New Knowledge Center Hopes To Improve Mental Health For Students Of Colour

By Aaron Brophy 7/21/16 |

The Steve Fund Knowledge Center aims to improve student of colour mental health — photo via Steve Fund Facebook
A new online resource has launched to help American students of colour cope with the stresses and mental health concerns in and around their academic lives.

The Steve Fund Knowledge Center is a free online resource hub that's meant to help post-secondary school administrators, parents and students navigate the many mental health challenges students of colour may face.

The Knowledge Center was launched in July to coincide with Minority Mental Health Awareness Month. According to the U.S. Office of Minority Health, minorities are less likely to receive diagnosis and treatment for their mental illness, have less access to and availability of mental health services and often receive a poorer quality of mental health care.

Events such as the recent police shootings of Alton Sterling and Philander Castile also impact the mental health and emotional well-being of young people of colour.

The Steve Fund was established In 2014 in memory of Steven C. Rose, who graduated from Harvard College and earned a Masters degree from City University but committed suicide at age 29 after struggling with mental illness.

There's a solid array of webinars, studies and interviews with experts in the Knowledge Center, with topics ranging from "The Mental Health Needs of High-Achieving Students of Color" and "Marginality, Belonging and Success: The University Experience and the Mental Health of Students and Emerging Adults of Color" to "Bridge over Troubled Waters: Maintaining Wellness for Students of Color in Racially and Academically Stressful Environments." These expert presentations were frequently debuted at schools like Stanford, Yale and Harvard.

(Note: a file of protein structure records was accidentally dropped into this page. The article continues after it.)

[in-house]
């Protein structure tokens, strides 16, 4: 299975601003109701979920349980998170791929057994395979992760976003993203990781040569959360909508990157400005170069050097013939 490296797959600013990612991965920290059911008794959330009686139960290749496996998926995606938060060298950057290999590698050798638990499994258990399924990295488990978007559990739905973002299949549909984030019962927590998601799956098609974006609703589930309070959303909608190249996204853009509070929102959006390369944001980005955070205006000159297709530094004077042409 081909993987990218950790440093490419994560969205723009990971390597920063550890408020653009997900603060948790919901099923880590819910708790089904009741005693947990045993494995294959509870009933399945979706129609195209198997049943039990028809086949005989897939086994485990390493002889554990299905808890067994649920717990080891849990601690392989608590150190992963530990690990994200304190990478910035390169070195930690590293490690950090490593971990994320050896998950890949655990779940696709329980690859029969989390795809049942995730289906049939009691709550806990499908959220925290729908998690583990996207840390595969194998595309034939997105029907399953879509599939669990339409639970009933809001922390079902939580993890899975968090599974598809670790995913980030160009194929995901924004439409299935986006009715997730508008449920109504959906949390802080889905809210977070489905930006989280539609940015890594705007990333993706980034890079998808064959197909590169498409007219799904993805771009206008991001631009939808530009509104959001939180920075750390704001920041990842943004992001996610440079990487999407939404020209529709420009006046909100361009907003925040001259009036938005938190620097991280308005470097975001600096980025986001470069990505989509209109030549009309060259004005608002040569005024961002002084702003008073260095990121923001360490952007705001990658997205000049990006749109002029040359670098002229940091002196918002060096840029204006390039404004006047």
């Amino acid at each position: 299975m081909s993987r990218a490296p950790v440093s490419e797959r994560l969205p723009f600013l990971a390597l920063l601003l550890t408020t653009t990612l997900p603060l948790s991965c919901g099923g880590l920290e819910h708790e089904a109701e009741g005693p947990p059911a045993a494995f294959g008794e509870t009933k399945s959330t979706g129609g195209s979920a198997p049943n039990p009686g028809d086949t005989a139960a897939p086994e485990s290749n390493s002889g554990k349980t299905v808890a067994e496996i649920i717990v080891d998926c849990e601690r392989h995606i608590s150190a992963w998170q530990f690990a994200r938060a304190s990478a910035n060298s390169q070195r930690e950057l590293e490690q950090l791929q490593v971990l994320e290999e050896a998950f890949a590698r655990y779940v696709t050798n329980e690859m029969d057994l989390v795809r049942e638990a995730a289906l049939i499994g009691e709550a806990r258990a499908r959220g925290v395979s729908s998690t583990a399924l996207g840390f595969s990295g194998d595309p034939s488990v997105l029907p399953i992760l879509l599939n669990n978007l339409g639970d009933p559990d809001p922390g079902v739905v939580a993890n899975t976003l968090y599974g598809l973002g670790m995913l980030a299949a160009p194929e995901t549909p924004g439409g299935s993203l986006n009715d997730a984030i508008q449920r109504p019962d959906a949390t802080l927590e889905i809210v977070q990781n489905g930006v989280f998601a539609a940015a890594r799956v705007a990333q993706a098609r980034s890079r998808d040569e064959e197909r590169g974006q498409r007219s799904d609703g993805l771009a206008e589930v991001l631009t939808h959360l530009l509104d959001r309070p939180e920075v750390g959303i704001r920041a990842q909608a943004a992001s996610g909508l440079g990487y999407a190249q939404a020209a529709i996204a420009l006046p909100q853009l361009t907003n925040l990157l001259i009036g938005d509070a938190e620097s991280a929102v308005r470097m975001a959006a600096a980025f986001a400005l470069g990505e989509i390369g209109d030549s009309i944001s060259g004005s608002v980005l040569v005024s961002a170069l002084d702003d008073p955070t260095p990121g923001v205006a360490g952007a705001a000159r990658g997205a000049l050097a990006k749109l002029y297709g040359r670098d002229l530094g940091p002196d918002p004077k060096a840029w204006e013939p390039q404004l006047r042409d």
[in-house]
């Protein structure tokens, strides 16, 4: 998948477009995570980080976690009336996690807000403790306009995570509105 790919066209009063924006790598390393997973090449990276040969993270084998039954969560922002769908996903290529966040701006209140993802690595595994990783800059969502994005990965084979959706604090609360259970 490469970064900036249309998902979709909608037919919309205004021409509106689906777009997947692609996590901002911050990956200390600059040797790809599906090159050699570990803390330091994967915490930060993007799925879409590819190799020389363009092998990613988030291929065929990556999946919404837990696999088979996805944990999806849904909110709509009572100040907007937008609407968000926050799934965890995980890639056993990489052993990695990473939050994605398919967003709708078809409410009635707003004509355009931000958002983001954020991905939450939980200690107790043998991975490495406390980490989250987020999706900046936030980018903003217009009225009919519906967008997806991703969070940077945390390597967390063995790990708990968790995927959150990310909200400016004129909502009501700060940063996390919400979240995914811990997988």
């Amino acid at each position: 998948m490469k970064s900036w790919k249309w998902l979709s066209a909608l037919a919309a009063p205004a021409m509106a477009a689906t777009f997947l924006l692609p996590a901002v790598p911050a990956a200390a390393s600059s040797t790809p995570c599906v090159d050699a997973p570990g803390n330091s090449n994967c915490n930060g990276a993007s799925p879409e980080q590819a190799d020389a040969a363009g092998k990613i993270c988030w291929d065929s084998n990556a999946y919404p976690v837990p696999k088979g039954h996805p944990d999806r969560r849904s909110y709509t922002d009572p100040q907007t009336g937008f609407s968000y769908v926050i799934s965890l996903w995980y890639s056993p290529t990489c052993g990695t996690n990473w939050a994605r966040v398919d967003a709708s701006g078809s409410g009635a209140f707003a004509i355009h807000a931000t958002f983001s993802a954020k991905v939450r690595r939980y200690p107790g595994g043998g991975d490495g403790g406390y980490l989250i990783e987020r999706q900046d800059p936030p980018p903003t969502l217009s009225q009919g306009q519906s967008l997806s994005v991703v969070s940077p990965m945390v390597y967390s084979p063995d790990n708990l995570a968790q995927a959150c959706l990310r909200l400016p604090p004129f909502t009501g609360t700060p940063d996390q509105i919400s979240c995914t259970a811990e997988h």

The Knowledge Center is funded by the Steve Fund, the U.S.'s only non-profit organization focused on promoting the mental health and emotional well-being of students of colour. The Fund, whose slogan is "for an equal chance at mental health," also supports programs campus seminar and outreach programs as well as 24/7 mental health text support for American students of colour.

"Our goal is to provide carefully vetted information to university and college administrators and other stakeholders, so they can make informed decisions on how to better support the mental health and emotional well-being of students of colour," Steve Fund president Evan Rose said in a statement. "We are thrilled to launch new resource during July, which is Minority Mental Health Awareness Month."

Only 49 percent of African Americans students complete their four-year college education, compared to 71 percent of white, non-Hispanic students, according to a CollegeBoard report. Additionally, studies show students of colour are less likely to seek help when they feel depressed or anxious, experience more instances of micro-aggression than European-American peers and frequently feel less emotionally prepared for college than their peers.

Ideally, Steve Fund officials hope the Knowledge Center will evolve into an important resource to help students of colour.

"The current Steve Fund Knowledge Center is just the beginning," said Fund co-founder Stephanie Bell Rose. "Our vision is to go from 30 to hundreds of expert content items and become a crucial resource for anyone trying to improve support for the mental health and emotional well-being of students of color."

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